What are possible sources of carbon monoxide in my home?
Carbon monoxide is a natural by-product of many home appliances. If you use charcoal, gasoline, kerosene, wood, propane, natural gas, or heating oil to create energy or heat – hot water heaters, grills, furnaces, fireplaces, stoves, room heaters, etc. – then there is potential for carbon monoxide in your home. It’s important to have these products installed by a professional, since proper installation, ventilation, and maintenance will reroute any carbon monoxide emissions out of your home to keep your family safe.
Carbon monoxide is a toxic gas known as the “silent killer”
What are carbon monoxide alarms?
Carbon monoxide detectors, also known as CO alarms, function similarly to smoke alarms. If carbon monoxide levels are present in your home, the detector will emit a sharp beeping sound to alert you to the danger. Like smoke alarms, it is important to change your CO detector batteries regularly; I like to schedule new batteries for Daylight Savings time change since they make it easy to remember this twice-yearly swap.
How do I install a carbon monoxide alarm?
Heat and smoke rise, which is why we place smoke alarms high on the wall or ceiling. Carbon monoxide, however, mixes with the air. For this reason, it is preferable to install CO alarms at knee level – the approximate height of a sleeping person’s nose and mouth. This is why combo detectors are not the best choice!!!
If you have young children or pets that could tamper (play) with your detectors, you can move them up to chest height. Another option is to place them in a hard-to-reach area, where even curious hands and overzealous tails would have a hard time reaching. Bear in mind that a CO detector should never be blocked by furniture, curtains, or other objects, as restricted airflow can affect its function. Testing monthly should also be on your to-do list.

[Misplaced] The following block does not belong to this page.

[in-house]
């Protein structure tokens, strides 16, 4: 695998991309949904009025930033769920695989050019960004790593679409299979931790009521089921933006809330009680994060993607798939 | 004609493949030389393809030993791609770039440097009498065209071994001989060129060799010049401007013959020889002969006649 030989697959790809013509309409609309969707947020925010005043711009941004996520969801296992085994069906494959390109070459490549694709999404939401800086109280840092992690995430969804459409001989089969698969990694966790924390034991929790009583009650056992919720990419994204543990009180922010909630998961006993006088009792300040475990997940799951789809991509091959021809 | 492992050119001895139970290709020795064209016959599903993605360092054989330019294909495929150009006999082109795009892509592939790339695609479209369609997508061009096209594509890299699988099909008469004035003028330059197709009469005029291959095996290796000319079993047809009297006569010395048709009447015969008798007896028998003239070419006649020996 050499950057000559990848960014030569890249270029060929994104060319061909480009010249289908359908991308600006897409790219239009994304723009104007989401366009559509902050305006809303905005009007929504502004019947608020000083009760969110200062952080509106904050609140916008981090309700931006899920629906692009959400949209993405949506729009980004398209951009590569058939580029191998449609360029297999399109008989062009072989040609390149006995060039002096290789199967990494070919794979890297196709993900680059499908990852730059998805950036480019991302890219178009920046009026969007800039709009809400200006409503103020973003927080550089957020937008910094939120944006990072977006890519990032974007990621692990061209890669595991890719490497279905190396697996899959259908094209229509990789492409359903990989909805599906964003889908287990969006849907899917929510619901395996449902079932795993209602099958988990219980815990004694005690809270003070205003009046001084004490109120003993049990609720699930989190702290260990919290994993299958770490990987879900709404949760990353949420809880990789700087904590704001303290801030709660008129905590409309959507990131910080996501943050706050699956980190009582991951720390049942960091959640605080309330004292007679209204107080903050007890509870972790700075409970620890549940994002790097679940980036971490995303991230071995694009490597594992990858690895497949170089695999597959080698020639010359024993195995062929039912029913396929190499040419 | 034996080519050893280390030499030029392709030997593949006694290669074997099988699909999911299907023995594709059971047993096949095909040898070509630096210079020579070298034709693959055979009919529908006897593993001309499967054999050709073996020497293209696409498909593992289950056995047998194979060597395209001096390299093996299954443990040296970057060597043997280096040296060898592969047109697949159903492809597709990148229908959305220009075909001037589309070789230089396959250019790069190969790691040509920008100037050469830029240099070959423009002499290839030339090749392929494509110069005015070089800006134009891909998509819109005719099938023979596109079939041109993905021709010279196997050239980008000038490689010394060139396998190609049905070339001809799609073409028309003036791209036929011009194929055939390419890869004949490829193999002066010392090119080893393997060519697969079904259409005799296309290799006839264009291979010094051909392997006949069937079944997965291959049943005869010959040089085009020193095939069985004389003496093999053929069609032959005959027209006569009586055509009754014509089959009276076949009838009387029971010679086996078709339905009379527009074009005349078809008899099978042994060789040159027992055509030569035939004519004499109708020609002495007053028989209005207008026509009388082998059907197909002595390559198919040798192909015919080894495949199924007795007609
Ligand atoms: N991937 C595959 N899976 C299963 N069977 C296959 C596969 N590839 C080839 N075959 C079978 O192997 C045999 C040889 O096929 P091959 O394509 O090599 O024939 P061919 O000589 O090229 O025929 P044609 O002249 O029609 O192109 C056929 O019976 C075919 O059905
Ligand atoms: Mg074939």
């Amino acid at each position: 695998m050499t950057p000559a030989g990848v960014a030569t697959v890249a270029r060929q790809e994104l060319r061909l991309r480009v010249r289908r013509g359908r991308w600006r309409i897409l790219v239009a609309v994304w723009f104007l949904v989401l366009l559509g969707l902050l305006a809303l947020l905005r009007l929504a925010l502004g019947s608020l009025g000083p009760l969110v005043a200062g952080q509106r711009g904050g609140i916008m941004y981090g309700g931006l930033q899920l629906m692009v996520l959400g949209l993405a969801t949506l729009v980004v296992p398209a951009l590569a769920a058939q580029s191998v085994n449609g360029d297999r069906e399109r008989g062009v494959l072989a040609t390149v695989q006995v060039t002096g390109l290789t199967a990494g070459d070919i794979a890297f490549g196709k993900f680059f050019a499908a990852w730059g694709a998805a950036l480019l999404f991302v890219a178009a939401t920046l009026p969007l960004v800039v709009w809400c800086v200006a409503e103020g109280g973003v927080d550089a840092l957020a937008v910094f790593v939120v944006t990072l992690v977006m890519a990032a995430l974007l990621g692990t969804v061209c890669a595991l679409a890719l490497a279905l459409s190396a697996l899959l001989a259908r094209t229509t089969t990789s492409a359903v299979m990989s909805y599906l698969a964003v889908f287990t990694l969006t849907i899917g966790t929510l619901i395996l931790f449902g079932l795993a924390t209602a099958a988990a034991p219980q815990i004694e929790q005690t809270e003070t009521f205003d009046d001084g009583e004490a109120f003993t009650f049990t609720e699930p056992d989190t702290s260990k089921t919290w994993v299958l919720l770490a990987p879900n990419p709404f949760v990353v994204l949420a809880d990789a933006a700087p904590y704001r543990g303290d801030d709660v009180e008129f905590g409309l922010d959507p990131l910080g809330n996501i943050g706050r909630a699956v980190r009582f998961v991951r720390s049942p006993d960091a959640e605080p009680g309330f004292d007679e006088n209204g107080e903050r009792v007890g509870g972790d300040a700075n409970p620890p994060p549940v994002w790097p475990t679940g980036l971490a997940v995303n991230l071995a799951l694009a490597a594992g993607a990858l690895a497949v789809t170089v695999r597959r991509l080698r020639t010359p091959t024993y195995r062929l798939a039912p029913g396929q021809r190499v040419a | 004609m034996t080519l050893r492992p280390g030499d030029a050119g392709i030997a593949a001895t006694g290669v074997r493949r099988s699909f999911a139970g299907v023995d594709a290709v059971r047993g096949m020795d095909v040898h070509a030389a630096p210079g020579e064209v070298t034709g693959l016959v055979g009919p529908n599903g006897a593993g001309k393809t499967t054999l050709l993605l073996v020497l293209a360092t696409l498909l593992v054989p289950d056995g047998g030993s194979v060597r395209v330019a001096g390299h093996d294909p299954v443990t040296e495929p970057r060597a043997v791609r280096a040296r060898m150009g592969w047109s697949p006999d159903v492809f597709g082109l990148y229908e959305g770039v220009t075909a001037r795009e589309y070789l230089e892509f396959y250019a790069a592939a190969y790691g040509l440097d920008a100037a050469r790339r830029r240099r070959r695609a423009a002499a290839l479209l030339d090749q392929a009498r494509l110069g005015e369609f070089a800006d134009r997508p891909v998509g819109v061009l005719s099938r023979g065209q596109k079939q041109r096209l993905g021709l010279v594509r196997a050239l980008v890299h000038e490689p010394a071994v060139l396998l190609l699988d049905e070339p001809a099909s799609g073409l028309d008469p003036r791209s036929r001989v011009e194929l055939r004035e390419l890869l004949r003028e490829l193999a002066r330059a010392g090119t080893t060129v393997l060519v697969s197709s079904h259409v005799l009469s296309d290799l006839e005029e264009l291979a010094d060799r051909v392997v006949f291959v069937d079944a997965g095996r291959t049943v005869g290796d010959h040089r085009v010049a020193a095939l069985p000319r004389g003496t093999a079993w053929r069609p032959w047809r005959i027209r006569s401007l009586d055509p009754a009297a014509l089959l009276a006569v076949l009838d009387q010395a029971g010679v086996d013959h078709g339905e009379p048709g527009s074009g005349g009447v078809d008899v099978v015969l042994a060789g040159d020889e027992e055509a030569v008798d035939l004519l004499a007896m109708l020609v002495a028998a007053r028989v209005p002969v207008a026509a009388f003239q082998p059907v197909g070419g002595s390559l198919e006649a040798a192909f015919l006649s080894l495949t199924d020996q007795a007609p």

A single-function carbon monoxide alarm is recommended, but if you are installing a dual smoke-CO detector ( Because You Selling your Home?!), place it on the ceiling so it can detect smoke.
Carbon monoxide detectors should be strategically placed around your home as should smoke detectors.
Where should I place carbon monoxide detectors in my home?
Since we are most vulnerable to the effects of carbon monoxide poisoning while we sleep, it is important to place alarms near all your family’s bedrooms. If you only have one CO alarm (BUY MORE), place it as close to everyone’s sleeping area as possible.
Ideally, you should have carbon monoxide detectors placed throughout your home, as you do smoke alarms. You should place a CO detector in each major area of your home: in the kitchen, in your living/dining room, in your bedrooms, and the office. If you have children or elderly family members living with you, provide extra protection near their rooms. If you live in a multi-story home, be sure to place at least one carbon monoxide detector on each level.
If your furnace is located in the basement, be sure to place a CO detector there, as well. Likewise, if you have a gas clothes dryer, put an alarm in the laundry room. Place one in the garage, if you park your cars there. Wherever you have a solid fuel-fired appliance – anything that could produce carbon monoxide – you should also have a CO alarm.
Washington State LAW:
29-3-16a. Smoke detectors in one-and two-family dwellings: ...in residential units; penalty. (a) On or before the first day of July, one thousand nine hundred ninety-one, an operational smoke detector shall be installed in the immediate vicinity of each sleeping area within all one- and two-family dwellings, including any “manufactured home” as that term, is defined in subsection (j), section two, article nine, chapter twenty-one of this code.
The smoke detector shall be capable of sensing visible or invisible particles of combustion and shall meet the specifications and be installed as provided in the national fire protection association standard 72, “Standard for the Installation, Maintenance and Use of Household Fire Warning Equipment”, 1996 edition, and in the manufacturer’s specifications. When activated, the smoke detector shall provide an alarm suitable to warn the occupants of the danger of fire.
(b) The owner of each dwelling described in subsection (a) of this section shall provide, install and replace the operational smoke detectors required by this section. So as to assure that the smoke detector continues to be operational, in each dwelling described in subsection (a) of this section which is not occupied by the owner thereof, the tenant in any dwelling shall perform routine maintenance on the smoke detectors within the dwelling.
Now you know, the rest is up to you to protect your family.